Common Admission Test (CAT) 2009 is coming to an end but the fears continue. On Tuesday, students who failed to write their test due to technical glitches and could not be rescheduled within the original testing period took the test.
But there were still some who had not received any communication from Prometric, the official international organiser of the online test, after they failed to take the test due to the system crash earlier.
“I couldn’t write my test scheduled on December 5 due to a server crash. I have not received any communication from Prometric as yet,” said Nivedith M., a CAT aspirant.
The Indian Institute of Management (IIM) and Prometric had decided to extend CAT 2009 by a day beyond the original testing period of 10 days (November 28 to December 7) to accommodate such students.
Shrey Wason was one of the lucky candidates who made it to the test in the nick of time.
“I received a mail at 8 this morning and rushed to the test centre. It went well but the whole process could have been managed better.”
Jyoti Kohar, another aspirant who was to take the test on November 28, said, “I am quite relieved now. The past few days have been very tense as I kept waiting for the re-allotment.”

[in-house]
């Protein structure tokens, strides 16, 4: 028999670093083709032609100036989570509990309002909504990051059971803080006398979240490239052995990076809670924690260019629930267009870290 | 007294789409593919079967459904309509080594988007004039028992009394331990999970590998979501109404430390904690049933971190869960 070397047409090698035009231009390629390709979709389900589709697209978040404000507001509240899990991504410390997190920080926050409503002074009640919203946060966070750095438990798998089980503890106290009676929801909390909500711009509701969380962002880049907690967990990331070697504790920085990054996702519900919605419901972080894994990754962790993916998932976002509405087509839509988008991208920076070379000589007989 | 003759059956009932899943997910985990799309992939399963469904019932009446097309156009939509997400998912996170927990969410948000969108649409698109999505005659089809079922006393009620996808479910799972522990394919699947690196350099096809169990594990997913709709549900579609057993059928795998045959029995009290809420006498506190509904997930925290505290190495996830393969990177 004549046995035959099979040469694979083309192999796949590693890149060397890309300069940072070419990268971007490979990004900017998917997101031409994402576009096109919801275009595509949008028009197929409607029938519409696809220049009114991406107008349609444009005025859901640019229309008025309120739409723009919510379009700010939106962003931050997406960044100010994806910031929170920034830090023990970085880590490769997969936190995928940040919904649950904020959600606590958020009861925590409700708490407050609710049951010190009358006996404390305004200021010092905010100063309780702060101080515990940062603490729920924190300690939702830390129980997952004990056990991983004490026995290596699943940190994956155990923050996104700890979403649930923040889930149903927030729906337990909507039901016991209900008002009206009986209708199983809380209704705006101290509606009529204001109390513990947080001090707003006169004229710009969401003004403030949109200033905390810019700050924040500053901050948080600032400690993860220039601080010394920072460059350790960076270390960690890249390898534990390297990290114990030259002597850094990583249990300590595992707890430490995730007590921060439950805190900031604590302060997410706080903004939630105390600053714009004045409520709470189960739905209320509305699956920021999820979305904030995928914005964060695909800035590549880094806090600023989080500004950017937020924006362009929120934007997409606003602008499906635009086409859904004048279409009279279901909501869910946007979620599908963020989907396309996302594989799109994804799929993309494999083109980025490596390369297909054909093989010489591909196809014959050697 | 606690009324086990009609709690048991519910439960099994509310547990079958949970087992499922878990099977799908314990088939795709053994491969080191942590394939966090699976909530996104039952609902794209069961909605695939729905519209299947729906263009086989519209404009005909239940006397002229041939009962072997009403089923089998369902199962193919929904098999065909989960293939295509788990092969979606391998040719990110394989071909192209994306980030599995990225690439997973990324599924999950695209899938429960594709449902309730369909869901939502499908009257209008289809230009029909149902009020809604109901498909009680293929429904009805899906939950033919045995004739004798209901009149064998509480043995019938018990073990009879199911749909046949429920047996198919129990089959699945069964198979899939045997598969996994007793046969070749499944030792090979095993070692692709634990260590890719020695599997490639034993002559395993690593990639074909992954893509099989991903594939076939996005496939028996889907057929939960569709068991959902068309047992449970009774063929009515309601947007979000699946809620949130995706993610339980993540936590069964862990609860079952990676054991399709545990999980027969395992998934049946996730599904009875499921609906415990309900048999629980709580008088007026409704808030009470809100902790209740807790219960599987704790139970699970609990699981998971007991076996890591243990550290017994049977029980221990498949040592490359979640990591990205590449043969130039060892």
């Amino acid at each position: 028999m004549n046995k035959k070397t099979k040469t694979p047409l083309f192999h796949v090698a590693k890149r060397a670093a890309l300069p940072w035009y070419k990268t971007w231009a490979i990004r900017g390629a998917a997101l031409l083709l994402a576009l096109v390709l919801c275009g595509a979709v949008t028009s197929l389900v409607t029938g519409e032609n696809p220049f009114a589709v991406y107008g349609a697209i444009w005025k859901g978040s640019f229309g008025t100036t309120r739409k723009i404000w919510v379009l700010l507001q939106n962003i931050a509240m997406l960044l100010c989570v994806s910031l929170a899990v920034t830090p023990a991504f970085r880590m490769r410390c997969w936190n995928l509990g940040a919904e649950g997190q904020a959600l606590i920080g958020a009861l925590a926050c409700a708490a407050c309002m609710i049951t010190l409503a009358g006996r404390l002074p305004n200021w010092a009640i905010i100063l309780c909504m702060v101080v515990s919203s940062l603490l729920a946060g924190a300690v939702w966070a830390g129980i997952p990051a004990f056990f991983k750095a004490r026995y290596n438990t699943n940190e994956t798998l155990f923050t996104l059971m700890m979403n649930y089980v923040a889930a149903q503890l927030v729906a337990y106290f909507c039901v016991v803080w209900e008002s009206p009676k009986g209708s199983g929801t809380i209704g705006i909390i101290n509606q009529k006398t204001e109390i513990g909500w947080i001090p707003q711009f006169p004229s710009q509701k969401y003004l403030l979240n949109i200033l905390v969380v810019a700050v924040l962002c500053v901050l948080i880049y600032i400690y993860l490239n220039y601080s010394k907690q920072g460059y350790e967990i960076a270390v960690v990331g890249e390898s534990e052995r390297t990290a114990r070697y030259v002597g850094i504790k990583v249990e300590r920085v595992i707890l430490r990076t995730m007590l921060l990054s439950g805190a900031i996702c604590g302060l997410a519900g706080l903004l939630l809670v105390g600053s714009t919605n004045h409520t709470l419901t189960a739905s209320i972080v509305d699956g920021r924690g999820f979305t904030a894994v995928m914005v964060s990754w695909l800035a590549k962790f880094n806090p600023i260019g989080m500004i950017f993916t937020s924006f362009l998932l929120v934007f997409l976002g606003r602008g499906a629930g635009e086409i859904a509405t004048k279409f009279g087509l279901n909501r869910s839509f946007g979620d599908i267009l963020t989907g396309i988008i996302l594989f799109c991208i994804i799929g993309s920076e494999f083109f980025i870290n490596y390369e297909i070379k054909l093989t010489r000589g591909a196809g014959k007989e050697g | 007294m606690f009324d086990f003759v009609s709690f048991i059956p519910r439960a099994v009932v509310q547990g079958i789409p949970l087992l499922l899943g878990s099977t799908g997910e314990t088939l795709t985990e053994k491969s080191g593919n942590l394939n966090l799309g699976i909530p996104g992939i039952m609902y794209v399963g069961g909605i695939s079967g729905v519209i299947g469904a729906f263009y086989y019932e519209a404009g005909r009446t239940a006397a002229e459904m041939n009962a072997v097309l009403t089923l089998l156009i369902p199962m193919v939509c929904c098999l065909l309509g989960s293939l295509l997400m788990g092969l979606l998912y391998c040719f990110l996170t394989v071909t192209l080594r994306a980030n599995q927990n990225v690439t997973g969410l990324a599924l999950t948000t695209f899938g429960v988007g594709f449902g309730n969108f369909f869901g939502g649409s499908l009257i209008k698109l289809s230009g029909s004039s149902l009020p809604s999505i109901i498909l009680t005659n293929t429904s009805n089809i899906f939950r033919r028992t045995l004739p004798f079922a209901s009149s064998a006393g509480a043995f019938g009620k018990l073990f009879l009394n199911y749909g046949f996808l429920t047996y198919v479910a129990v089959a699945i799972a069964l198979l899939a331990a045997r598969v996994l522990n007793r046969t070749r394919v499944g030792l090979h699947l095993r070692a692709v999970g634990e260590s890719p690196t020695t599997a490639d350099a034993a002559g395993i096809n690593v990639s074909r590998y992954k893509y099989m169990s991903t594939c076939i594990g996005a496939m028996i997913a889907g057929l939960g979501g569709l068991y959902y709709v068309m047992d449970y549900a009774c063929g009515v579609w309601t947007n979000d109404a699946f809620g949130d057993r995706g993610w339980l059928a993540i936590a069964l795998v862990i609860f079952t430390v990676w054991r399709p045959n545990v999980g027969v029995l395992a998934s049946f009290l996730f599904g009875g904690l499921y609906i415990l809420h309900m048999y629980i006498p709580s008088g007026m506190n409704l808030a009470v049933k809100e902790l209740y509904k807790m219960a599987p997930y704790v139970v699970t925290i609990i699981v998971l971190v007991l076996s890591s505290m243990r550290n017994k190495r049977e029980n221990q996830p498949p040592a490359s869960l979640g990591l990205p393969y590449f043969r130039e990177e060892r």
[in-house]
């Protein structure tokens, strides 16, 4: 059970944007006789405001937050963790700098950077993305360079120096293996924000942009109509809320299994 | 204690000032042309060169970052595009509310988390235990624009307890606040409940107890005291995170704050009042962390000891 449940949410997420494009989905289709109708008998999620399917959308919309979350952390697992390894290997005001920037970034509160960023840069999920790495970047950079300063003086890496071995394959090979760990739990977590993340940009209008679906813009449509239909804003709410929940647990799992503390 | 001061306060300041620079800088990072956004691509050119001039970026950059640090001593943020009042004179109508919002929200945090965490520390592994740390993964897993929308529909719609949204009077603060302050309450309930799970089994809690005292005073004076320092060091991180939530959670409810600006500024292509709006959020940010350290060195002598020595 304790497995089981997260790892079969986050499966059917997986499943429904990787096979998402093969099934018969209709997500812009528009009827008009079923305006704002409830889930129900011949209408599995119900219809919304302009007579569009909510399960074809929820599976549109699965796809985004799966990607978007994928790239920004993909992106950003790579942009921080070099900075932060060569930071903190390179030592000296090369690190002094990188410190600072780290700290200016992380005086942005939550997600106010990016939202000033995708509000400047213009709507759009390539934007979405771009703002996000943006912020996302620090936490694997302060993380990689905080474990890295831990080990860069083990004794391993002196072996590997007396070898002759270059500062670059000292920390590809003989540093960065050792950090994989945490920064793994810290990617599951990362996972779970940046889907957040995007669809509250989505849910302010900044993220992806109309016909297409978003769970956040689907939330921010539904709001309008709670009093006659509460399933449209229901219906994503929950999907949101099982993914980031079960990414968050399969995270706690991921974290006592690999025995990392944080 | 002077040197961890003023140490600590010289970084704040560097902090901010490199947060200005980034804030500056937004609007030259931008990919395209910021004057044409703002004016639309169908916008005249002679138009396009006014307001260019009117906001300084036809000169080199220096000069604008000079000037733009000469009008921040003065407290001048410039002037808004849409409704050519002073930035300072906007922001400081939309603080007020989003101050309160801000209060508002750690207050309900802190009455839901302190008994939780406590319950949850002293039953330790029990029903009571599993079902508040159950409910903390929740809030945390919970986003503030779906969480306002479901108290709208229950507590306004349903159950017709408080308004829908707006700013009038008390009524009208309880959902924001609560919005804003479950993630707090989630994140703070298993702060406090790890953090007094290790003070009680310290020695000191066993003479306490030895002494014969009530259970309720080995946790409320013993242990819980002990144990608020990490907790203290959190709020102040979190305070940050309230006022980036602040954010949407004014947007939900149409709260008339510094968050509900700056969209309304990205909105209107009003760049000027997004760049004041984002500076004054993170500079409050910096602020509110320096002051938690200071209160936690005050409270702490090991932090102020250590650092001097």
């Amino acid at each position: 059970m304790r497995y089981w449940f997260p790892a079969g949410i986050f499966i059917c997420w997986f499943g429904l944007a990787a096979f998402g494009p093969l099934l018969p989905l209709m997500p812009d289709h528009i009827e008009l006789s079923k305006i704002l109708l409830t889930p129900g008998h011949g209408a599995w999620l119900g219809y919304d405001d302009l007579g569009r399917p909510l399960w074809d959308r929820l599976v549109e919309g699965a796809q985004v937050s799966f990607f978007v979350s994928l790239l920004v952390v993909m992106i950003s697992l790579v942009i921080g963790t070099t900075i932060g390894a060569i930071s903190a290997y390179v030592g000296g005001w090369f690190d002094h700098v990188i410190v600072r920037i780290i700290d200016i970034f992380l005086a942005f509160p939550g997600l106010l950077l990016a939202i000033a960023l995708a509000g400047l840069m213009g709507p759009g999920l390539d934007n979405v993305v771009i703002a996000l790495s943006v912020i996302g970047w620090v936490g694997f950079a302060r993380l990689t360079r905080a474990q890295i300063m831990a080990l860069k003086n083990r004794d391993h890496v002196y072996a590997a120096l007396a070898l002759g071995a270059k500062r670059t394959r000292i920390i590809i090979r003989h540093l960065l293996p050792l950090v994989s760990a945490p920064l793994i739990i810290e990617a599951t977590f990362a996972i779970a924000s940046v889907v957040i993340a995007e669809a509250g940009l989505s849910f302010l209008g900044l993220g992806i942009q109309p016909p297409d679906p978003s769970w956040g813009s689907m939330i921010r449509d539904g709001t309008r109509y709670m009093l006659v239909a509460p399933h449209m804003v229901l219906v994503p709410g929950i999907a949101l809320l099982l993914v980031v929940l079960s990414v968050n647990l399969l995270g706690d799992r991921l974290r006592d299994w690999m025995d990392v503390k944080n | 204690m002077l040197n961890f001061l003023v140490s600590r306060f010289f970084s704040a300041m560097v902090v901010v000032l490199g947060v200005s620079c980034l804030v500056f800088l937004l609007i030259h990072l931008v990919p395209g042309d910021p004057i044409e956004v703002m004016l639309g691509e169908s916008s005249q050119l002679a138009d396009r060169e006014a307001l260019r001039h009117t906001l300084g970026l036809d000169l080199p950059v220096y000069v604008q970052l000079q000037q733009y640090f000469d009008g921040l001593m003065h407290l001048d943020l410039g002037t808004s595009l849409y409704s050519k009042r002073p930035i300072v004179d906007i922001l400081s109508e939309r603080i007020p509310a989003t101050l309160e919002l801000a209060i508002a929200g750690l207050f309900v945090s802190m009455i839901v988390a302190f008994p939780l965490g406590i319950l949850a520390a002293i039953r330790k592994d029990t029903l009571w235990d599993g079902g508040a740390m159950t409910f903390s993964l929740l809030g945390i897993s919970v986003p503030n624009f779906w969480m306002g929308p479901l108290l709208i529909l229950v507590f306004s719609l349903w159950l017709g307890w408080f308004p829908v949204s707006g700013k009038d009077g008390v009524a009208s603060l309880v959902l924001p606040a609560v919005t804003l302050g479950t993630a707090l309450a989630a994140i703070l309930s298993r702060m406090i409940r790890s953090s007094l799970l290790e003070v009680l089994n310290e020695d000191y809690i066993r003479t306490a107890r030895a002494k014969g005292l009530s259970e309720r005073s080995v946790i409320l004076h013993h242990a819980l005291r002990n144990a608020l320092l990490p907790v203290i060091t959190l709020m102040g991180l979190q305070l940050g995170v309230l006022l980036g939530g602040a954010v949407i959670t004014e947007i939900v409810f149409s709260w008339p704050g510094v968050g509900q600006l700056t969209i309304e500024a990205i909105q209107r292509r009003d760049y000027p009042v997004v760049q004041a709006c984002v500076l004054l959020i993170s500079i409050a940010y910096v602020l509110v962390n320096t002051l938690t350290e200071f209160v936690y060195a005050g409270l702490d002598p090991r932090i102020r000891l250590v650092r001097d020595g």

“I was informed about the new date and venue day before yesterday. I wish that they had conducted trials before making the test online. It would have spared us all the tension.”
But hope still persists for those who couldn’t make it even after an extra day to take the test.
A joint press statement by Prometric and the IIM has said that any registered candidate, who has not been able to take the test, will be “intimated of a subsequent date and venue for testing over the coming weeks. All candidates can be assured that they will receive an opportunity to test”.
But even as CAT 2009 draws to an end the students are a skeptical lot.
“Though I wrote my test on the scheduled day without any glitches, I don’t know what results to expect. As I clicked on the review button, I found some answers I had marked had got deleted, so I had to mark them again. I am not sure if my answers got recorded properly,” said Ankita Singh, a III-year student of Delhi University.
Sabeera Chandok, another student who had appeared for the test earlier, said, “The online test was supposed to be swifter but instead I found it very time consuming and tedious.”
“I prefer the paper-pencil format, which is easier, and there is no fear of any technical error.”